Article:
Architecting XDR to Save Money and Your SOC's Sanity

XDR can lower platform costs and improve detection, but it requires committing to a few principles that go against the established way of thinking about SOC.

July 3, 2023

5 Min Read
Sign saying "cybersecurity" in front of money
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The cyber security operation center (SOC) model's focus has shifted to extended detection and response (XDR). Architected correctly, XDR puts less pressure and cost on the security information and event management (SIEM) system to correlate complex security alerts. It also does a better job as a single pane of glass for ticketing, alerting, and orchestrating automation and response.

XDR is a real opportunity to lower platform costs and improve detection, but it requires committing to a few principles that go against the established way of thinking about SOCs.

Intelligent Data Pipelines and Data Lakes Are a Necessity

Takeaway: A security data pipeline can remove log waste prior to storage and route logs to the most appropriate location.

Managing your security data pipeline intelligently can have a massive impact on controlling spending by preprocessing every log and eliminating excess waste, especially when your primary cost driver is GB per day. Consider the following example showing the before and after size of Windows Active Directory (AD) logs.

Unnecessary fields like these can be removed from the SIEM log and stored in data lake.

The average inbound event had 75 fields and a size of 3.75KB. After removing redundant and unnecessary fields, the log has 30 fields and a size of 1.18KB. That is a 68.48% reduction of SIEM storage cost.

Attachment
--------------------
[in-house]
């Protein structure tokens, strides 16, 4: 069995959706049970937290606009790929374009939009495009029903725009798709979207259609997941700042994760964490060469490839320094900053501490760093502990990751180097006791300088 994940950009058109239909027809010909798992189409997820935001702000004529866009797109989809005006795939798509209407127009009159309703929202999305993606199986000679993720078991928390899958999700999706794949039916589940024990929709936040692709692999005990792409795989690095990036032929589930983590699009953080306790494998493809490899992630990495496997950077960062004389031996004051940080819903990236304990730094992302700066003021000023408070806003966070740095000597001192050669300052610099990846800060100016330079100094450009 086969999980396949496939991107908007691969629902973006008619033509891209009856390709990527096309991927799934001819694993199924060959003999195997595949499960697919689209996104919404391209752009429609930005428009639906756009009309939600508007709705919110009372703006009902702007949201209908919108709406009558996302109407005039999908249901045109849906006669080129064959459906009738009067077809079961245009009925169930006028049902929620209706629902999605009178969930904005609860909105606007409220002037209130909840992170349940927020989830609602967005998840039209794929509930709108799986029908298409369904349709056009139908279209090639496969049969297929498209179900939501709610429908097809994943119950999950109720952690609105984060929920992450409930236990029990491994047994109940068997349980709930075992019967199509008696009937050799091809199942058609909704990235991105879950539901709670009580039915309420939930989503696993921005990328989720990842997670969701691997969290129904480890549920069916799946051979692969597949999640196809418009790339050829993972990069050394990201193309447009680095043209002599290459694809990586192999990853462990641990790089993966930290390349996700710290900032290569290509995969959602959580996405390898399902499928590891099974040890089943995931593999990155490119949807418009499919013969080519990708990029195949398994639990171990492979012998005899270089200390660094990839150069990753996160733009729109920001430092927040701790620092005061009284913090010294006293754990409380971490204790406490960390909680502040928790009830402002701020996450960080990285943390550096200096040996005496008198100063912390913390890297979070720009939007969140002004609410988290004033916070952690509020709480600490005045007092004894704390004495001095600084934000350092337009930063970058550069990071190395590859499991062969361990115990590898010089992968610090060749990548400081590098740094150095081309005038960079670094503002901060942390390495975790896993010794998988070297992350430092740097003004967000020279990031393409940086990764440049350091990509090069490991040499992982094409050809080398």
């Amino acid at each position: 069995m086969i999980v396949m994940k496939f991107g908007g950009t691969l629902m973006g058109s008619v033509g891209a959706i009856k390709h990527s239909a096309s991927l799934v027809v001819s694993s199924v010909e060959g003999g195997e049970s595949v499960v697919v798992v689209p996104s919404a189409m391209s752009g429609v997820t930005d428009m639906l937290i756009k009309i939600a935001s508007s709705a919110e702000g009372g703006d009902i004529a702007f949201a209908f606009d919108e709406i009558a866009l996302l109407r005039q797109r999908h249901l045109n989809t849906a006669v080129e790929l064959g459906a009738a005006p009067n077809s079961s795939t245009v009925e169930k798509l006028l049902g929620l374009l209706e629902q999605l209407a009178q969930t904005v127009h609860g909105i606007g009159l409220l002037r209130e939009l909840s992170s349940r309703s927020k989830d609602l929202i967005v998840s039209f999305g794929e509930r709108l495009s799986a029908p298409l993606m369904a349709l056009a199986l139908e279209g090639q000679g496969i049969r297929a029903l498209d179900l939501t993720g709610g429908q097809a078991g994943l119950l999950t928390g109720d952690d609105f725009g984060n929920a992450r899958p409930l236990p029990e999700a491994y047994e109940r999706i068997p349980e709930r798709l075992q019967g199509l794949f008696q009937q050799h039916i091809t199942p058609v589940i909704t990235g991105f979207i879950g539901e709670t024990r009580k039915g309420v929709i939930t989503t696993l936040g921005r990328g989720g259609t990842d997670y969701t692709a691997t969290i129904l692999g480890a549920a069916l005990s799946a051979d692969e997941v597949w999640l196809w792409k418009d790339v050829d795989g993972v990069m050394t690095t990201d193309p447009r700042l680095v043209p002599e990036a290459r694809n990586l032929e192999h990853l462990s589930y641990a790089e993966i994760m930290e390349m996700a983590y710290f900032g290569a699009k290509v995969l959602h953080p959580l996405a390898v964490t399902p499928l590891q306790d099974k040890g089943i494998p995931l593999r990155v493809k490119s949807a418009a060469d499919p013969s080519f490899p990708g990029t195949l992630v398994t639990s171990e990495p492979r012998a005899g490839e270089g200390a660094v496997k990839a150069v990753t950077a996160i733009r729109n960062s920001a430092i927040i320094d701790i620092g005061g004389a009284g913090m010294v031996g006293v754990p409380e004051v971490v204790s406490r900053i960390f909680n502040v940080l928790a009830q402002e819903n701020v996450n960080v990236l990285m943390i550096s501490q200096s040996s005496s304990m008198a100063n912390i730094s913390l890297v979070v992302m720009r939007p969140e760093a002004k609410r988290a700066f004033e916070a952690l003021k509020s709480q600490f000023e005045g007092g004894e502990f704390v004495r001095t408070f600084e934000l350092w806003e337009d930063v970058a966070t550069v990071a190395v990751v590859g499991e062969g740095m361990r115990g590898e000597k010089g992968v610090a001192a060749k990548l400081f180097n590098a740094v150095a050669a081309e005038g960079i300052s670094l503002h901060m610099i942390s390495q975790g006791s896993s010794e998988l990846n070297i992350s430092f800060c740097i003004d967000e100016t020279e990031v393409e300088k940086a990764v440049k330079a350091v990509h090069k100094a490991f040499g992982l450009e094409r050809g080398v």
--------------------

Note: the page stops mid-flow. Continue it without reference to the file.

Applying similar value analysis for where you send each log is equally important. Not all logs should be sent to the SIEM! Only logs that drive a known detection should be sent to SIEM. All others used in supporting investigations, enrichment, and threat hunting should go to the security data lake. An intelligent data pipeline can make on-the-fly routing decisions for each log and further reduce your costs.

Diagram showing traditional data pipeline.

Diagram showing intelligent data pipeline.

Focus Detection and Prevention Closest to the Threat

Takeaway: Product-native detections have gotten dramatically better; the SIEM should be a last line of defense.

The SIEM used to be one of the only tools that could correlate and analyze raw logs and identify alerts that need to be addressed. This was largely a reflection of other tools being single-purpose and generally bad at identifying issues by themselves. As a result, it made sense to ship everything to the SIEM and create complex correlation rules to sort the signal from the noise.

Today's landscape has changed with endpoint detection and response (EDR) tools. Modern EDR is essentially SIEM on the endpoint. It has the same capabilities to write detection rules on endpoints as the SIEM has, but now there is no need to ship every bit of telemetry data into the SIEM.